Surf’s up! Get ready for the Covelong Surf Music Yoga Festival 

Bring out the surf boards! Covelong Point’s flagship festival promises yoga, music, food, flea markets and plenty of fun by the beach

Karan Pillai Published :  18th August 2017 06:00 AM   |   Published :   |  18th August 2017 06:00 AM
Surfer Suhasini Damian (Pic by Yotam Agam)

Surfer Suhasini Damian (Pic by Yotam Agam)

We’re tempted to call it Chennai’s own Woodstock! In a mere five years, the Covelong Surf, Music and Yoga Festival has gained massive popularity, turning the Kovalam beachfront into a favoured spot for surfers from across the world, and making the city’s coastline a buzzing, rocking hotspot for cultural exchanges, spiritual communions and some good old-fashioned by-the-beach simmering down with choice sea food and live open-deck music sets laid out beside a bustling flea market. Oh, and don’t forget the surfing contest!

Arun Vasu, CMD, TT Group, is in some way the Max B Yasgur of this whole affair, offering up the place for the festival, much like the American farmer who agreed to host the Woodstock Music and Art Fair on his farm in Bethel, New York, all those years back in 1969. The hangout vibes here aren’t too different — and a lot cleaner, and healthier. Vasu, along with principal surf teacher Murthy Megavan, and music producer and yoga teacher Yotam Agam, have bigger plans for their pet project — of making it the most happening yoga and surfing festival around. With a week to go for its fifth edition, we got the three partners to let us in on their vision — with the promise of a rose-tinted view over the seashore. August 25-27. At Kovalam. 




Murthy Megavan

Murthy Megavan

The Covelong Festival has changed the life of all the locals in Kovalam village. Before the festival began, there were hardly any tourists who stopped by here, as the place was remote and did not have a good reputation. Over the years, thanks to the improvement in the surfing culture and the success of the festival, Kovalam is getting visitors by the drove, mostly on weekends.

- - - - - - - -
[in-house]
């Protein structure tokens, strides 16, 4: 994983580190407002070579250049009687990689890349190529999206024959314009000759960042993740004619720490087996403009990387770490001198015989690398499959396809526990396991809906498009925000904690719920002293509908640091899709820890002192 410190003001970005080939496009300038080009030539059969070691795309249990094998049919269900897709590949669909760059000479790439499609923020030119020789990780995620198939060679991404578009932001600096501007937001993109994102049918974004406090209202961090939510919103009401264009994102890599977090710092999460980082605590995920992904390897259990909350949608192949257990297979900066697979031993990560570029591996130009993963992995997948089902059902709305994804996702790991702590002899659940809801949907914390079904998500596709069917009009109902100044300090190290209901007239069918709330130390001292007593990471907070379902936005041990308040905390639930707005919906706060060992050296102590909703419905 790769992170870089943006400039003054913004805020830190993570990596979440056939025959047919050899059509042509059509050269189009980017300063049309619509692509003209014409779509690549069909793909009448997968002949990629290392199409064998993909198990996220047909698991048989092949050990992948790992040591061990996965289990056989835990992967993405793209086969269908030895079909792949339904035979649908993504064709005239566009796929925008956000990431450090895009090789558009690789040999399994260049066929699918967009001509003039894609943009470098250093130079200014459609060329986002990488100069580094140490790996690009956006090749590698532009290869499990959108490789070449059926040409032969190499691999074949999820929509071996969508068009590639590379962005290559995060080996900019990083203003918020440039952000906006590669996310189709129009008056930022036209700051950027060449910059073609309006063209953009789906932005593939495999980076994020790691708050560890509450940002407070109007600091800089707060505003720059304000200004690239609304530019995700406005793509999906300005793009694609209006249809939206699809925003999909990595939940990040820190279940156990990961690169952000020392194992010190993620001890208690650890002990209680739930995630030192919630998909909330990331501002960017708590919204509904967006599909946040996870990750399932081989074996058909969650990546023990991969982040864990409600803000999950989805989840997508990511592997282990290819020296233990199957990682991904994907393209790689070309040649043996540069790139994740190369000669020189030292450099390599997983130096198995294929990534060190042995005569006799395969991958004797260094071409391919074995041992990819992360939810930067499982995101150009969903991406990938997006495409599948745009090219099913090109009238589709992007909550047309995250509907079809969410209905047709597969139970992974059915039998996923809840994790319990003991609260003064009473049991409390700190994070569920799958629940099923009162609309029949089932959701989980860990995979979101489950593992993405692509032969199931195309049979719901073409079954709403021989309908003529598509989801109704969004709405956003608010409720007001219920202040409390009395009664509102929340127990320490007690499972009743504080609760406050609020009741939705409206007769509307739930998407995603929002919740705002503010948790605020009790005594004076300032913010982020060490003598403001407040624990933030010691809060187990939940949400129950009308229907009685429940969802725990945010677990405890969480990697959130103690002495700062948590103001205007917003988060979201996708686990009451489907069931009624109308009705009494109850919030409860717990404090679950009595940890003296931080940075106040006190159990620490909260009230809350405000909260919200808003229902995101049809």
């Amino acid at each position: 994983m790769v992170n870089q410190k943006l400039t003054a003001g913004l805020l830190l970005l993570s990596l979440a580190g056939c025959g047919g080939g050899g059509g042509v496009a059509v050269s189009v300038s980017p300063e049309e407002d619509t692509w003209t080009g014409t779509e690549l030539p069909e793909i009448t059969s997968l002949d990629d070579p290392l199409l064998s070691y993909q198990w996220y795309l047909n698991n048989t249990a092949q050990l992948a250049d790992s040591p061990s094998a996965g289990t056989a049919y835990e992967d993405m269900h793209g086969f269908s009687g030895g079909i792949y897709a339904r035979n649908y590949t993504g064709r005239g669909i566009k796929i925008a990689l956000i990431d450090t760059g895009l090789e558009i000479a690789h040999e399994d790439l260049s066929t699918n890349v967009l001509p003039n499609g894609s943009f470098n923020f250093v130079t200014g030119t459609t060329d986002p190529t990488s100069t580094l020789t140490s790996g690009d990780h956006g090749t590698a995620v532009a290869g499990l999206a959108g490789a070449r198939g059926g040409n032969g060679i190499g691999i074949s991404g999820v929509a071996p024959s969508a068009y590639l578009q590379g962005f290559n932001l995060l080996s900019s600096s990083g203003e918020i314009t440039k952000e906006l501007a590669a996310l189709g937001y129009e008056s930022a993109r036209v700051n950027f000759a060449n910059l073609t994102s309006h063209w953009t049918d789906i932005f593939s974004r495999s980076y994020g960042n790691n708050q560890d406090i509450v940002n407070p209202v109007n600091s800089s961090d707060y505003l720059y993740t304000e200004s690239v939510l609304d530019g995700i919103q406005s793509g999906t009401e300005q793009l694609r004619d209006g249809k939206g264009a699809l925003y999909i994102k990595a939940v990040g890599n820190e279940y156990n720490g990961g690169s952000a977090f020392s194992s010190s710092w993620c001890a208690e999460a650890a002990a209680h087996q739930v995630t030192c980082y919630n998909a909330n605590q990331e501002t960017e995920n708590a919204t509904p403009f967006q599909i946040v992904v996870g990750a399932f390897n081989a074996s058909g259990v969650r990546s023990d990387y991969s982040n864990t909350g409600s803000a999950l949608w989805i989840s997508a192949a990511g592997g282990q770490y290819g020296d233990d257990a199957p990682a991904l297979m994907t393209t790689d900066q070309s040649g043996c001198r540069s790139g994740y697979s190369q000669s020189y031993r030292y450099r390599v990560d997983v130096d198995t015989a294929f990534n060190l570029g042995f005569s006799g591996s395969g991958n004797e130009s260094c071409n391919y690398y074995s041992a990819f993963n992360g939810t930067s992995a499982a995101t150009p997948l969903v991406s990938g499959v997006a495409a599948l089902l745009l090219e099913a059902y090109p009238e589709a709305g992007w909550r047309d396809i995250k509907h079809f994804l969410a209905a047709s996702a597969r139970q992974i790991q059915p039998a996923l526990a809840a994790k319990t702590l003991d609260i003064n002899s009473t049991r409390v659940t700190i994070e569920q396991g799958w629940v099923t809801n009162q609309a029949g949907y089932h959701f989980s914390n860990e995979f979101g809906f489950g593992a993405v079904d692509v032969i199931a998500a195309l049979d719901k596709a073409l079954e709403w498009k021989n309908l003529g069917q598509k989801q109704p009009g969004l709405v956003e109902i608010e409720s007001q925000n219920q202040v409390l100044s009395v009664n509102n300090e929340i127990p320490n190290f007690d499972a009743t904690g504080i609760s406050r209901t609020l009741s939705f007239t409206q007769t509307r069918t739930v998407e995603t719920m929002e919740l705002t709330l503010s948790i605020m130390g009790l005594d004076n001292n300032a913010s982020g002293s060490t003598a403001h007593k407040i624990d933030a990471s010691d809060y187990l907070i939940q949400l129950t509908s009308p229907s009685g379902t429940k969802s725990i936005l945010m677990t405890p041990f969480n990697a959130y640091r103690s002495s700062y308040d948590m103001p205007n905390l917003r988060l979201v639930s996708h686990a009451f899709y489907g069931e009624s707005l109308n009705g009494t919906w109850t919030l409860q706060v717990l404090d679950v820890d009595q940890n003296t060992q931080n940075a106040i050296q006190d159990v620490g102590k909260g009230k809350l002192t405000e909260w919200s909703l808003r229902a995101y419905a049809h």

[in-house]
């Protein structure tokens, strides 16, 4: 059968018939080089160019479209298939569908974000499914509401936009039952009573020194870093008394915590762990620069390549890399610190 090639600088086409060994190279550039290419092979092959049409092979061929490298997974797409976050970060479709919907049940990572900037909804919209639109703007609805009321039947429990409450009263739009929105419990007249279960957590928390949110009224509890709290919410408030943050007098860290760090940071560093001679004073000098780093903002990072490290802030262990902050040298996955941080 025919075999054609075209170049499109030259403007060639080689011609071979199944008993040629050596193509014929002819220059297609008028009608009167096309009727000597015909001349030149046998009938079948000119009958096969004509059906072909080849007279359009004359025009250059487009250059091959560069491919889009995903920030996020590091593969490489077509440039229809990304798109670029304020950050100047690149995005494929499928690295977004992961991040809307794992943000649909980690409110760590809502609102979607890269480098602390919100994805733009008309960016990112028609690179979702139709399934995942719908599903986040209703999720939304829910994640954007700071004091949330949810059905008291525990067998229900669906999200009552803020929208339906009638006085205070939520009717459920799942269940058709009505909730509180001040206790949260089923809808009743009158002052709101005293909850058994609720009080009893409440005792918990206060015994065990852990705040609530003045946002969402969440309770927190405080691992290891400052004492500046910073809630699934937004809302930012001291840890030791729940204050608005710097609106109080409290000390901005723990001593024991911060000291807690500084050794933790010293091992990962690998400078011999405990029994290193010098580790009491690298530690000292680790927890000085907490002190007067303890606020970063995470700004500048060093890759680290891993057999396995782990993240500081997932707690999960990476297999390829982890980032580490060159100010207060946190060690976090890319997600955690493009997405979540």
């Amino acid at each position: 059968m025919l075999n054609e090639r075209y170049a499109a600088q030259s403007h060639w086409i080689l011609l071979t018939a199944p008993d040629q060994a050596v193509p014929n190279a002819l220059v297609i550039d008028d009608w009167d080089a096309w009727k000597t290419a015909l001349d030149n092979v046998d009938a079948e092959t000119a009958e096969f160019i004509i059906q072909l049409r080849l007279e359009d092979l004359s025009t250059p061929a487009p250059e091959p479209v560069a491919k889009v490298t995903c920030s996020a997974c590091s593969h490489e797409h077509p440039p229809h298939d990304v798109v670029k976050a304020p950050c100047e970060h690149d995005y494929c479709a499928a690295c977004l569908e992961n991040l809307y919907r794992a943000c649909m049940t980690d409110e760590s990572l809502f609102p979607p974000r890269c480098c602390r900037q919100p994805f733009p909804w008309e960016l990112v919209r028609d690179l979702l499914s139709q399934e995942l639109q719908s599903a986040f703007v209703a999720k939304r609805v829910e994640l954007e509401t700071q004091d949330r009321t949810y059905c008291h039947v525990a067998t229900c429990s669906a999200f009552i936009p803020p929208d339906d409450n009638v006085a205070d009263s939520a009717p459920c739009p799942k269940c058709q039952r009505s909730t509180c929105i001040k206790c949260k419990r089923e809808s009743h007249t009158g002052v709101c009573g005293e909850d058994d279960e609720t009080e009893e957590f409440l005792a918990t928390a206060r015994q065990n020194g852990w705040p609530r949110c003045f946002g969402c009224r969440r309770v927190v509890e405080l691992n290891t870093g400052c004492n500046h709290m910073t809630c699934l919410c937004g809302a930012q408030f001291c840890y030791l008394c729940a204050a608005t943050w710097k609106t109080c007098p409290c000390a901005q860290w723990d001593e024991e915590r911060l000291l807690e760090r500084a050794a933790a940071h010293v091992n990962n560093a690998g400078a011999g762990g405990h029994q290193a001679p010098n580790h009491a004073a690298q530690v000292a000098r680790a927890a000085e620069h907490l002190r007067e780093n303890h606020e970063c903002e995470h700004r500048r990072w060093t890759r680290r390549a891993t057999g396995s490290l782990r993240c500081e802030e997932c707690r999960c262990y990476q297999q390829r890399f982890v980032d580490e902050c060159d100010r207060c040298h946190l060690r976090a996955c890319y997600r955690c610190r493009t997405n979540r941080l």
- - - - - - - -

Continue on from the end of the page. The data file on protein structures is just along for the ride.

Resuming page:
Last year, the festival was on the beach, but this year, we have expanded it to the nearby fishermen’s village, with more yogashalas than before. One of the new yogashalas will be inside the village, where the participants will be instructed by one of the villagers. I hope this year we see more than 20,000 visitors — that’s 5,000 more than last year. 

Planning such a big event starts as early as February, when we select the dates; while, along the course of planning, Arun and Yotam take up most of the big tasks, such as bringing in the sponsors and curating the performance and workshop line-up. Without them there wouldn’t be any festival, to be honest.  I am just a simple fisherman-turned-surfer, but they are the main guys! And it is not easy for them at all. 

Being the one who brings in the sponsors, Arun has his task cut out. While some of them are generous, there are others who have doubts regarding the relevance and motive of this festival. Yotam, on the other hand, brings the artistes down and controls the budget (around `30-50 lakh) and the logistics. They talk about the improvement of the village and its tourism potential when approaching the sponsors and the artistes. 


As for me, the festival has given me opportunities to connect with surfers from around the globe. In turn, I churn out young champions from amongst the local boys who participate in the festival, and get them ready for international surfing and paddleboarding championships. My life, prior to the festival, comprised only fishing. But now, I am happy that I meet people from across the globe and bring down trainers from as far as Bali. For someone like me, who had a difficult childhood, dropped out of school after sixth standard and has been fishing ever since, my current way of life is unprecedented for me.